To see him smile and giggle, you'd think 2-1/2-year-old Kaiden Brennfoerder of Plano hadn't a care in the world.
But the scar slicing across his skull shows there's a lot on the minds of his parents.
In March, Amy and Brian Brennfoerder walked into Kaiden's room to find his whole body convulsing in a seizure.
"That was pretty scary," Brian recalled. "That was on a Thursday that he had the seizure. So on Monday, he had brain surgery."
"They told us he had a mass the size of a golf ball in the front left part of his brain," Amy said, remembering the moment her son was diagnosed with a rare brain cancer called a supratentorial peripheral neuroectodermal tumor.
"It just kind of changes everything," Brian said, taking a deep breath.
Five months ago, Kaiden had surgery in Dallas to remove that aggressive brain cancer.
Then followed chemotherapy.
And now has come the fear of radiation.
"With any kind of radiation, you're gong to have stunted growth, memory loss, a drop in IQ, they could potentially get ADHD," Amy said. "Just all kinds of problems later in life."
Instead of standard radiation, his parents sought out a cutting-edge treatment three hours north, in Oklahoma City. The treatment is called proton therapy.
At the ProCure facility, Kaiden receives super-targeted high-dose radiation five days a week for 30 days.
Traditional radiation is like a shotgun blast, damaging tissue on its way to the cancer and on the other side.
Proton therapy involves a beam of particles charged to travel a precise distance.
"It will stop on a dime and it will release all its energy at that point," explained radiation oncologist Dr. Sameer Keole. "Proton therapy is more like a firecracker. You can put the radiation right in the middle of the cancer. Do a lot of damage to the cancer, but do very little damage to the surrounding tissues."
Dr. Keole says the advantages include fewer long and short-term side effects from radiation.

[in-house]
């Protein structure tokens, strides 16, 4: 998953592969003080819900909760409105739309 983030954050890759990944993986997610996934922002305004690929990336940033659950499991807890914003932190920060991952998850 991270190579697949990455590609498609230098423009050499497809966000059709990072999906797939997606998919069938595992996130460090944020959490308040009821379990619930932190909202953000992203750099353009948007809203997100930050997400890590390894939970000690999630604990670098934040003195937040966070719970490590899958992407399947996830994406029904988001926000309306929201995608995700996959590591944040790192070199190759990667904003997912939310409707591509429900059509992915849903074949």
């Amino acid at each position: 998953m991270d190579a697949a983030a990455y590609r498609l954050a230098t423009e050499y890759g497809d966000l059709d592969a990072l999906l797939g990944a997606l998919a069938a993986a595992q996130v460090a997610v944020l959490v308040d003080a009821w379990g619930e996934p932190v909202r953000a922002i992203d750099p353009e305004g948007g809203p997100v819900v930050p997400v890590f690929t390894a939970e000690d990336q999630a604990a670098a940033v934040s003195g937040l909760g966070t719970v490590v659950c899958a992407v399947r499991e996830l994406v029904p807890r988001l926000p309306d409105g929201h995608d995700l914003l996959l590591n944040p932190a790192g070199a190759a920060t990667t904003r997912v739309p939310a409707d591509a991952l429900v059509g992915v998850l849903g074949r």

"Because there's less dose to normal structures, patients can tolerate the treatments better," Dr. Keole said. "For patients who work, there's less chance of missing days of work."
Proton therapy isn't recommended for all cancers, but it can work on many different types, in adults and children.
Some radiation experts dispute that proton therapy is any better than lower-cost, widely available radiation treatments.
For pediatric brain cancers like Kaiden's, the upsides are strong, given children are especially susceptible to the negative effects of radiation therapy.
"The advantages are incredible," said Dr. Keole. "For Kaiden, we'll be able to decrease the dose to the healthy, uninvolved brain by 90 percent. We'll have absolutely no dose to the pituitary gland, to the hypothalamus, to the eyes -- to all of these normal critical structures, there will be zero dose, and that's a huge advantage."
The big disadvantage or proton therapy is cost.
A facility like ProCure, where Kaiden is being treated in Oklahoma City, costs more than $100 million to build. That's because projecting the high-powered proton beam requires importing a 220-ton particle accelerator called a cyclotron which is encircled by 16-feet of solid concrete.
There are only eight proton therapy facilities in the United States. The only one in Texas is at MD Anderson Cancer Center in Houston.
Treatment can be three to 10 times more expensive than traditional radiation. Insurance companies often refuse to pay for it.
Even if insurance had not covered Kaiden's cost, his parents say they would have found a way.
"He's going to outlive all of us," Brian said, "so whatever side effects he has from whatever therapies or treatments he has, he's going to have to live with those. So if we can make those as little as possible, for him, it's worth it."
"We knew that if we had a chance to give him a better quality of life after this, we were going to take it," Amy added.
Halfway through treatment, proton therapy seems to be working. No one has noticed any side effects, or any difference in Kaiden's sharp mind.
It's hoped the only reminder Kaiden will have of this experience and his brain tumor will be that scar -- one day covered with hair.